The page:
WDLS

(redirected from Withdrawal of Life Support)
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AcronymDefinition
WDLSWell-Differentiated Liposarcoma (tumor)
WDLSWellington District Law Society (New Zealand)
WDLSWorld Diversity Leadership Symposium
WDLSWithdrawal of Life Support
WDLSWeighted Damped Least-Squares (algorithm)
References in periodicals archive ?
Firstly, we need to form clear guidelines related to the diagnosis of brain death and subsequently guidelines related to the withdrawal of life support in these patients.
While much of the medical, ethical, and legal debate centers around this two to five minute period, this comment explores the one-hour waiting period between withdrawal of life support and cardiac arrest.
After approval from the Institutional Review Board, participants were mailed an author developed questionnaire, "Critical Care Nurses' Participation in the Withdrawal of Life Support," which had 100% interrater reliability and addressed educational preparation for nurses regarding WDLS, support for nurses, nurses' roles and participation in family conferences, specific practices during WDLS, and demographics.
The rate of withdrawal of life support in our study was only 4%, which is similar to the rates that have been observed in India (9), Lebanon (2) and Turkey (15).
But no mention of donation is made until withdrawal of life support has been discussed with the family.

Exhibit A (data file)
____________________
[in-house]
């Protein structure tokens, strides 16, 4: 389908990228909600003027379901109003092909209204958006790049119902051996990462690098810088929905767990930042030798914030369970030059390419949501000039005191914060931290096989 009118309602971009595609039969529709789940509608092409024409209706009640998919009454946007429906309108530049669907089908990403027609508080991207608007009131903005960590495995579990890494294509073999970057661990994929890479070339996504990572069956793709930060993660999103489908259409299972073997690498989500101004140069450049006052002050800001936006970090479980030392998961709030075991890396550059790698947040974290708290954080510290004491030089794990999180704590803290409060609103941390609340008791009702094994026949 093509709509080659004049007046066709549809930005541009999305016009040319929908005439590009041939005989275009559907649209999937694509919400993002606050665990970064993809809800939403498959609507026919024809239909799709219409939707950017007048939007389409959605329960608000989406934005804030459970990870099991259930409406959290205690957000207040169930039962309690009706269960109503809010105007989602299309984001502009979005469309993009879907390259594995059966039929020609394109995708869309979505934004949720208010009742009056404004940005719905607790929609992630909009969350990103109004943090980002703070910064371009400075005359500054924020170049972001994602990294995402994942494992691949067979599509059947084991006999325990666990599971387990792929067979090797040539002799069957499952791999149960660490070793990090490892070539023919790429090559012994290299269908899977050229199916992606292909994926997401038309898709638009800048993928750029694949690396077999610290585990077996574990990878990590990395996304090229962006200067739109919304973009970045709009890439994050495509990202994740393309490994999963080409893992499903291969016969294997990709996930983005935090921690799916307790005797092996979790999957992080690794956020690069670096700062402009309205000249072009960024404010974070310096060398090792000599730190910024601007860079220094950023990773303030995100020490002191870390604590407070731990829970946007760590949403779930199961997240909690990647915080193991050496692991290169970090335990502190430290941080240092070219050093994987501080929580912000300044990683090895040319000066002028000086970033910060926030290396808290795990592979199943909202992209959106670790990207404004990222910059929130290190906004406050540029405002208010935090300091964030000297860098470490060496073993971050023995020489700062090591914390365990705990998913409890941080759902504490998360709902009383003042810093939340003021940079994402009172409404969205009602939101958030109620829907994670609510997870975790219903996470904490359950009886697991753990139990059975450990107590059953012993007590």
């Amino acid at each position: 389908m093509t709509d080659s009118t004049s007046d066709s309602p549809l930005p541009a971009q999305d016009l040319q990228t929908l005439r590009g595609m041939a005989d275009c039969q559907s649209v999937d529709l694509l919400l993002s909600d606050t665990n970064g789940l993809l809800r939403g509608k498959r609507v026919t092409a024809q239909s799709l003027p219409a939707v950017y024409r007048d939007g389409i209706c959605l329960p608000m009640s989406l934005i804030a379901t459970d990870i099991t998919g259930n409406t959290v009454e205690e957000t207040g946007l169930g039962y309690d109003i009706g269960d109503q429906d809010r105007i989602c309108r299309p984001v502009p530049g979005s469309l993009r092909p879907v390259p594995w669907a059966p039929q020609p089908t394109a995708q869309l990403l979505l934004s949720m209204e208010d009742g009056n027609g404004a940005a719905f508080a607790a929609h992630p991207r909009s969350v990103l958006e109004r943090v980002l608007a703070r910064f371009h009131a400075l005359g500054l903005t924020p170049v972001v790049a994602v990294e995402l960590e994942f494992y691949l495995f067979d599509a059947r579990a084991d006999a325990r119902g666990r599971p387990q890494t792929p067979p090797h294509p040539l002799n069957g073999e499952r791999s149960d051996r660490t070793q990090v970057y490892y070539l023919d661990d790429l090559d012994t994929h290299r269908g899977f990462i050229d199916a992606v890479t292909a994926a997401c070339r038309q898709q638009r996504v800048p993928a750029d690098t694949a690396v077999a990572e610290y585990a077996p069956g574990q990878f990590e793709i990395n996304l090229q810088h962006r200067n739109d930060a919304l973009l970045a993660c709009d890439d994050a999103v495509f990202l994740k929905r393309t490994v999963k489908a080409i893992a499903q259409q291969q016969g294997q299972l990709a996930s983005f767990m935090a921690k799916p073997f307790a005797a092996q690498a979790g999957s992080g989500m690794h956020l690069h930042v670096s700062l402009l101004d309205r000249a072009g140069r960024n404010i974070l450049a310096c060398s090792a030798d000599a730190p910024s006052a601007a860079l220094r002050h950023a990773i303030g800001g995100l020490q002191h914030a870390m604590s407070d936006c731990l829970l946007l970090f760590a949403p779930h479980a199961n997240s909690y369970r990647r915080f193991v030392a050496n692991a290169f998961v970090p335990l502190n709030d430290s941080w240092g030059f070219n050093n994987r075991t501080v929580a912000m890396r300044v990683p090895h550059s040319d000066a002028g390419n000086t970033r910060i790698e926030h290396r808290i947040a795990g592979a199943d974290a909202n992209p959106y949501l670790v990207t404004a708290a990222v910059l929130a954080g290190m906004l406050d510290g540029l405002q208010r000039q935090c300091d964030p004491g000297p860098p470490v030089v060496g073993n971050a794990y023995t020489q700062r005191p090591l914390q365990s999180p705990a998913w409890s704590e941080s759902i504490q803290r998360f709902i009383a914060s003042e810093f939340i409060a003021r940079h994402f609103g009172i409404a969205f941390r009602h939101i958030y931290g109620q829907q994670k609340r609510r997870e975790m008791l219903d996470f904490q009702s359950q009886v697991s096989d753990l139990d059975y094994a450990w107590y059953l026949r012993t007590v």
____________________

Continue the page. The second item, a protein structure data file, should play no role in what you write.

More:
This paper presents a case study based discussion around the ethics of withdrawal of life support.
They found that at least 25,000 cases annually consisted of the withdrawal of life support (passive euthanasia), and of those, 27% were administered morphine in order to shorten life.
When the withdrawal of life support is consensually decided by the attending physician and the family member or surrogate (particularly in the hospital setting of the ICU), consistent opportunity for DCD should now be available to all families or to honor the deceased donor's wishes.
Decisions regarding the withdrawal of life support in desperately ill patients are always difficult, often heart-wrenching.
The decision to declare the patient 'suitable' to donate organs would be made either after, or even before, the withdrawal of life support (ventilation).
Because of the physical and mental traumas many of these children have faced, it is not unusual for the decisions to involve major surgery, orders not to resuscitate, or even withdrawal of life support.
In a study exploring family needs during withdrawal of life support in critically ill patients, Counsell and Guin (2002), found that even in extreme situations family members do not routinely anticipate death as an outcome.